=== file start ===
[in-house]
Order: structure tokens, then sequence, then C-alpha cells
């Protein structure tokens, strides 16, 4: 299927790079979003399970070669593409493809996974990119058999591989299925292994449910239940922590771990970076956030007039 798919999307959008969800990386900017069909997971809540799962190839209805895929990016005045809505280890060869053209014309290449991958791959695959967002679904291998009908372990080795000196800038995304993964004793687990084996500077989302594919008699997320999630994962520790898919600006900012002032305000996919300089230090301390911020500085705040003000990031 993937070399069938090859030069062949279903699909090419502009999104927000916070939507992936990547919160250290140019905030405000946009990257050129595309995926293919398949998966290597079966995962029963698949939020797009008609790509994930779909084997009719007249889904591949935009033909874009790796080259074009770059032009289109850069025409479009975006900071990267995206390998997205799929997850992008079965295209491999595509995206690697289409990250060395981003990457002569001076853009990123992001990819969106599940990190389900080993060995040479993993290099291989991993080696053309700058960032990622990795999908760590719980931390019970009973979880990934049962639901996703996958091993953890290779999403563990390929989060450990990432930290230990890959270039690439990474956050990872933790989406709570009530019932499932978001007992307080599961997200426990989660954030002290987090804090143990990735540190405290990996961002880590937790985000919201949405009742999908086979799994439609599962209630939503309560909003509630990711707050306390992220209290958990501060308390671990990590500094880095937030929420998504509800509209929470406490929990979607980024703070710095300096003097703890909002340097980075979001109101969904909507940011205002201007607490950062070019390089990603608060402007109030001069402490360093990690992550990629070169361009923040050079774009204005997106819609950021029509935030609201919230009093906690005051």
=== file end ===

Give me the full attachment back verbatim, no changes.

[in-house]
Order: structure tokens, then sequence, then C-alpha cells
């Protein structure tokens, strides 16, 4: 299927790079979003399970070669593409493809996974990119058999591989299925292994449910239940922590771990970076956030007039 798919999307959008969800990386900017069909997971809540799962190839209805895929990016005045809505280890060869053209014309290449991958791959695959967002679904291998009908372990080795000196800038995304993964004793687990084996500077989302594919008699997320999630994962520790898919600006900012002032305000996919300089230090301390911020500085705040003000990031 993937070399069938090859030069062949279903699909090419502009999104927000916070939507992936990547919160250290140019905030405000946009990257050129595309995926293919398949998966290597079966995962029963698949939020797009008609790509994930779909084997009719007249889904591949935009033909874009790796080259074009770059032009289109850069025409479009975006900071990267995206390998997205799929997850992008079965295209491999595509995206690697289409990250060395981003990457002569001076853009990123992001990819969106599940990190389900080993060995040479993993290099291989991993080696053309700058960032990622990795999908760590719980931390019970009973979880990934049962639901996703996958091993953890290779999403563990390929989060450990990432930290230990890959270039690439990474956050990872933790989406709570009530019932499932978001007992307080599961997200426990989660954030002290987090804090143990990735540190405290990996961002880590937790985000919201949405009742999908086979799994439609599962209630939503309560909003509630990711707050306390992220209290958990501060308390671990990590500094880095937030929420998504509800509209929470406490929990979607980024703070710095300096003097703890909002340097980075979001109101969904909507940011205002201007607490950062070019390089990603608060402007109030001069402490360093990690992550990629070169361009923040050079774009204005997106819609950021029509935030609201919230009093906690005051």